The Expo provides you with the opportunity to get up-close and personal with visitors to Manchester Pride. Situated in the in-door arena this hugely popular community space gives exhibitors the chance to showcase their organisation, spend face-to face time with visitors, promote goods or services and carry out consultations.

The expo is ideal for local community groups, public sector organisations and commercial businesses, and is open over The Big Weekend from Saturday – Monday between 11:00am and 5:00pm.

Why not visit Pride Angel at the Expo to chat over your parenting options.

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Donor conceived need to find the truth about their sperm donor’s identity

Sperm donation is a topic that makes some people uncomfortable. For me, any qualms about discussing sperm vanished when I began producing a documentary about donor-conceived adults for the ABC. Sperm became a constant topic of conversation as we tried to unpack why in the past, sperm donation was anonymous and shrouded in secrecy.

In making our film Sperm Donors Anonymous we are hoping to reach the thousands of men who donated sperm anonymously and say: please watch these stories of children conceived with anonymous sperm. Many are growing into adults, finding out the truth about their conception, and many would like to know about their biological fathers. They have a right to know.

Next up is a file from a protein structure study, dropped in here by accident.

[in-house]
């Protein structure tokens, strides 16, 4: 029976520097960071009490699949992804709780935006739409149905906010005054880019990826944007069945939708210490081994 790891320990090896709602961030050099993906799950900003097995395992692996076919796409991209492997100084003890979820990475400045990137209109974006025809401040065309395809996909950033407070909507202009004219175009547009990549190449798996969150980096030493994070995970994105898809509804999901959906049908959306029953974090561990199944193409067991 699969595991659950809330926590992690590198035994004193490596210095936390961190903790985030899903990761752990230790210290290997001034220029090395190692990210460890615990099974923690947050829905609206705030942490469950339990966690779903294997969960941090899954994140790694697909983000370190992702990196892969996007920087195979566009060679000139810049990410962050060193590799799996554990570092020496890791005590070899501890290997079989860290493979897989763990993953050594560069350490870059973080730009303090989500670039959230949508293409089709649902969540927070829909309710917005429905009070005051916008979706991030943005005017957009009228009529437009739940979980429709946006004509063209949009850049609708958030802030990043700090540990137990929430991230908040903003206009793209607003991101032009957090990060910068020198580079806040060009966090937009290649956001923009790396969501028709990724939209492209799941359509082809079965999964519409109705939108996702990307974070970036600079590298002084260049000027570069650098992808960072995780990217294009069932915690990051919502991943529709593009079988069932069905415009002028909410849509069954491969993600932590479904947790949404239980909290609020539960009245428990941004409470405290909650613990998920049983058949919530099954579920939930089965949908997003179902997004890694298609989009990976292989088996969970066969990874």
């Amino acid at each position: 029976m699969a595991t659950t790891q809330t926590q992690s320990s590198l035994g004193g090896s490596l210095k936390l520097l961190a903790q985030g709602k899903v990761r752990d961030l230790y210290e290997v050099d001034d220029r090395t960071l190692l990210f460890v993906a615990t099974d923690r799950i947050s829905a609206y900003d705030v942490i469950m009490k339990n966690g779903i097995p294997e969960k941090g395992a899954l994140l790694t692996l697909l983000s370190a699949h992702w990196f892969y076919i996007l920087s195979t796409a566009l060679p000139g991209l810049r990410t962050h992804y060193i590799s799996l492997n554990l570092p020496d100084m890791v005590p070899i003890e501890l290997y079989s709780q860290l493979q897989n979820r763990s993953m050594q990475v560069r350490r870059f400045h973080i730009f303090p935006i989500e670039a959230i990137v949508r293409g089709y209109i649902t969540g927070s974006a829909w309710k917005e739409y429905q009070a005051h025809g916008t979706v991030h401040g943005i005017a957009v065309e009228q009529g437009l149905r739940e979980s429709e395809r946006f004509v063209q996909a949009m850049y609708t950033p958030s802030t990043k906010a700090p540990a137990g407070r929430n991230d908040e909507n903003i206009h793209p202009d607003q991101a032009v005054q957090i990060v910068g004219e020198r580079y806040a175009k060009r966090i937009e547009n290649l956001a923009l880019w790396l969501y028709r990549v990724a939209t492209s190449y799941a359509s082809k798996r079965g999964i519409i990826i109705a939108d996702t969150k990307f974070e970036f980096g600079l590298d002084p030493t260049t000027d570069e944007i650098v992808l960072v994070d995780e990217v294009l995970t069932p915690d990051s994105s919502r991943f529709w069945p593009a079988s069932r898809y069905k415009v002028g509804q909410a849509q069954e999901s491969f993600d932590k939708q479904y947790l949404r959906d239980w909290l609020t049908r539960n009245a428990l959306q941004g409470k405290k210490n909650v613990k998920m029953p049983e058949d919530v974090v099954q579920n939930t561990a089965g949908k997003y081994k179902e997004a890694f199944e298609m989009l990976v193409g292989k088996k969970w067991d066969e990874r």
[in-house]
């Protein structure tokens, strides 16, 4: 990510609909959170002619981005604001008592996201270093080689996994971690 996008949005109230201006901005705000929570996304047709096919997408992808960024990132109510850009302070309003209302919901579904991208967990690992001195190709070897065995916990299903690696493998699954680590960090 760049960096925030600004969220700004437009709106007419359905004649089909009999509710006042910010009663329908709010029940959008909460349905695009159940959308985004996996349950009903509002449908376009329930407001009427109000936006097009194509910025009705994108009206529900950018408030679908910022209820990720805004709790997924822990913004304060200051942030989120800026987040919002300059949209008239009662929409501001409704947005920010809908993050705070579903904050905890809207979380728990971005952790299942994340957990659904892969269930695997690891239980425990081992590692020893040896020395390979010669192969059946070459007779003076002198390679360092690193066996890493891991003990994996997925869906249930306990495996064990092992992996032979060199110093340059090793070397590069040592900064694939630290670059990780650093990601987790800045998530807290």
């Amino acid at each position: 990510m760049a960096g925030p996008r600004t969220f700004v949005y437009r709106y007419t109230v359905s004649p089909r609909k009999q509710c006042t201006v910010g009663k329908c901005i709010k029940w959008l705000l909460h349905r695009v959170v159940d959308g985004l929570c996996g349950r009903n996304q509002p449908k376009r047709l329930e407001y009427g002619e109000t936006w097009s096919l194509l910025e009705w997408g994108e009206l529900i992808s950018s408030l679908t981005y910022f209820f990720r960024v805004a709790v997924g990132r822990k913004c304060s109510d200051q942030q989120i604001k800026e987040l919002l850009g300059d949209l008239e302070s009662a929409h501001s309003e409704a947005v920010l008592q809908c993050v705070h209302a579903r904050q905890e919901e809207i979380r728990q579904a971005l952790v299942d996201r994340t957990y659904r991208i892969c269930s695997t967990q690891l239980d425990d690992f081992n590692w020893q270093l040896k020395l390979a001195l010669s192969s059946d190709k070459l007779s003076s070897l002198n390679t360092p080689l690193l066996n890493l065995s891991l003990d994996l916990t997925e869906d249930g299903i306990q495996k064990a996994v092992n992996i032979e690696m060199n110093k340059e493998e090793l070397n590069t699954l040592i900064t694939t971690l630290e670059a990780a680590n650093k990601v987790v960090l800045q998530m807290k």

Laws need to be passed in Australia giving them this right. It’s time to put an end to the secrecy and the lack of openness that has surrounded donor-conception. Anonymity is a flawed process causing distress and grief for children, parents and sperm donors themselves.

When we started our project, director Lucy Paplinska and I made contact with sperm donors and donor-conceived adults through the Victorian Assisted Reproductive Treatment Authority (Varta).

We met Michael Griffiths, 40, a musical theatre performer who, at 28, found out by accident that he was donor-conceived when he read it in his mother’s unpublished autobiography. This revelation had a profound impact on him, causing a great deal of soul searching. Unfortunately, Michael was conceived in South Australia where many donor records were deliberately destroyed, but he was determined to discover his donor’s identity to complete the picture of his own identity.

At a group meeting in Melbourne, we met Ian Smith, a donor from the Madmen (Melbourne Anonymous Donors). Ian spoke about how he felt for the seven children he had fathered but never met. He and other donors at the meeting revealed a side to this story we hadn’t heard before. Here were guys who donated sperm more than 30 years ago, who at the time of donating thought little about “offspring”. But now they were open to contact, and in doing so, were supporting the donor-conceived people they knew who were fighting for the right to identifying information about their donor.